Vim & Vigor - Summer 2017 - North Mississippi - 24
Parents may be hesitant to have
their children receive the human
papillomavirus (HPV) vaccine,
which protects against certain
types of cancer, because HPV is
transmitted through sexual activity and parents may think they can
wait until closer to the age their
children might become sexually
active. The vaccine is recommended
for both boys and girls beginning
at age 11, and girls can receive it
as early as age 9, says Margaret
Stager, MD, a spokeswoman for the
American Academy of Pediatrics.
There are valid reasons for
administering it early, Stager says.
"Our goal is to give it during the
age range where we see the best
immune response, and we know
from studies that children respond
best between 9 and 15," she says.
"Some parents say, 'She doesn't
need it now.' But now is the best
time. She has an incredible ability
to make a robust antibody response,
so if we do it now, if and whenever
she might be exposed, she has some
nice antibodies on board."
A lot changes in the adolescent years,
requiring a comprehensive approach to
3 Immunizations. Most teenagers
should see a doctor once a year for an
annual exam and any needed shots.
"Not all parents are aware, but teens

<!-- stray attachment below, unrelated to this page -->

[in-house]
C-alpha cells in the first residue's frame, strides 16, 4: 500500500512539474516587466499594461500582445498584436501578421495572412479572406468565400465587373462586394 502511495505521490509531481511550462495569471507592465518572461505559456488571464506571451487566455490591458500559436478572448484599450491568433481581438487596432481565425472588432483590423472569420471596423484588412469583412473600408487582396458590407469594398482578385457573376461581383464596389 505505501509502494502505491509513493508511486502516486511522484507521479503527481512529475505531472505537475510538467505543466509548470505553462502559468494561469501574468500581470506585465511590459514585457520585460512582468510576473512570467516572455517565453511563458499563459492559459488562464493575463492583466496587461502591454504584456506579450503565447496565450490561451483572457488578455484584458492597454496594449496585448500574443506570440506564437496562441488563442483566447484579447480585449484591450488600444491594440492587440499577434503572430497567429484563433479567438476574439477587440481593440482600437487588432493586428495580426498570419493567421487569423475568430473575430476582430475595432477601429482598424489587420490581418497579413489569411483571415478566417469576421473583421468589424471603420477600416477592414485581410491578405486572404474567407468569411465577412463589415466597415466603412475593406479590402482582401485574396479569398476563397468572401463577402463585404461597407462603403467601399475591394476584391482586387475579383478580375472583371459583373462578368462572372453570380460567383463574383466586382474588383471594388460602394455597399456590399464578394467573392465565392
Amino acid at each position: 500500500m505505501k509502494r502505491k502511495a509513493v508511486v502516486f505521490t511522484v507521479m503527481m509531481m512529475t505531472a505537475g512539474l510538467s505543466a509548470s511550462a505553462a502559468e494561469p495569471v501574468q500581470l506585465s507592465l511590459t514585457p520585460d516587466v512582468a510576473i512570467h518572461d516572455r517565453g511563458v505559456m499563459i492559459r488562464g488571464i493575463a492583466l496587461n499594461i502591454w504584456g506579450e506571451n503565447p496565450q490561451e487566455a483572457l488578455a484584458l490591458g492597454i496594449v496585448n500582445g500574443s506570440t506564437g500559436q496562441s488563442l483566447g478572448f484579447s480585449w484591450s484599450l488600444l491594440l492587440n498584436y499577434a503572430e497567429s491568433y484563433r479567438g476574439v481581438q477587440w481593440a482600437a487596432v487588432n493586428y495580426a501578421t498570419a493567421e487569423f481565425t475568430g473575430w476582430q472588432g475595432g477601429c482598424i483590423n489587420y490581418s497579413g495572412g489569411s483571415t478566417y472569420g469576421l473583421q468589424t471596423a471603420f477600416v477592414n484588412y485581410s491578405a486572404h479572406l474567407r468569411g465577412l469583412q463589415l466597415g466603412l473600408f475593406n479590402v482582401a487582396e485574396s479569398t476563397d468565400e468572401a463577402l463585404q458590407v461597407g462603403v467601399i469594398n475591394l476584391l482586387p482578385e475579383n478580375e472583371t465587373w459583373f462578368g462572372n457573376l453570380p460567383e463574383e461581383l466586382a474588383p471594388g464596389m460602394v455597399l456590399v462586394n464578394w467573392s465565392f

might need a tetanus booster, meningitis
booster and MMR [measles, mumps and
rubella] booster," says Margaret Stager,
MD, a spokeswoman for the American
Academy of Pediatrics (AAP). And girls
age 9 and older should receive the HPV
vaccine, which can help stop certain
cancers from developing.
3 Well-woman care and sexual
education. As girls transition through
puberty and begin to menstruate, their
doctors have new information and
concerns related to their reproductive health. "That's all part of wellness
and safety and making good, healthy
decisions during the teen years. We
have to talk about stuff
Stager says. Though
breast cancer risk
is very low for teens, Stager teaches
her patients how to perform a breast
self-exam when they are 18 or 19.
3 Stress-related illness and sleep.
The teenage years can be stressful,
especially for modern kids who feel
pulled in a million directions. The
ubiquity of cellphones, with their constant buzz of notifications, doesn't help
them get a good night's sleep, which is
a critical component of mental health.
"They are staying up later and not getting good-quality sleep, and the parents
aren't aware this is going on," Stager
says. She points out that bad sleep habits correlate with weight gain and poor
3 Online safety. Stager also checks in
with teenage girls-and their parents-
about their lives on the internet. "I talk
about parents monitoring social media,"
she says. "Most girls are not fully aware
of the great risks associated with communicating with someone they really
Find a Provider
Your primary care provider
will work with you to ensure
you have the screenings and
vaccines you need. To find a
doctor, call 800-THE DESK
(800-843-3375) or visit
www.nmhs.net and click
"Find a Physician."
to help adolescents
get adequate exercise,
sleep and in-person
PHOTO BY GLOW IMAGES
SUMM ER 2017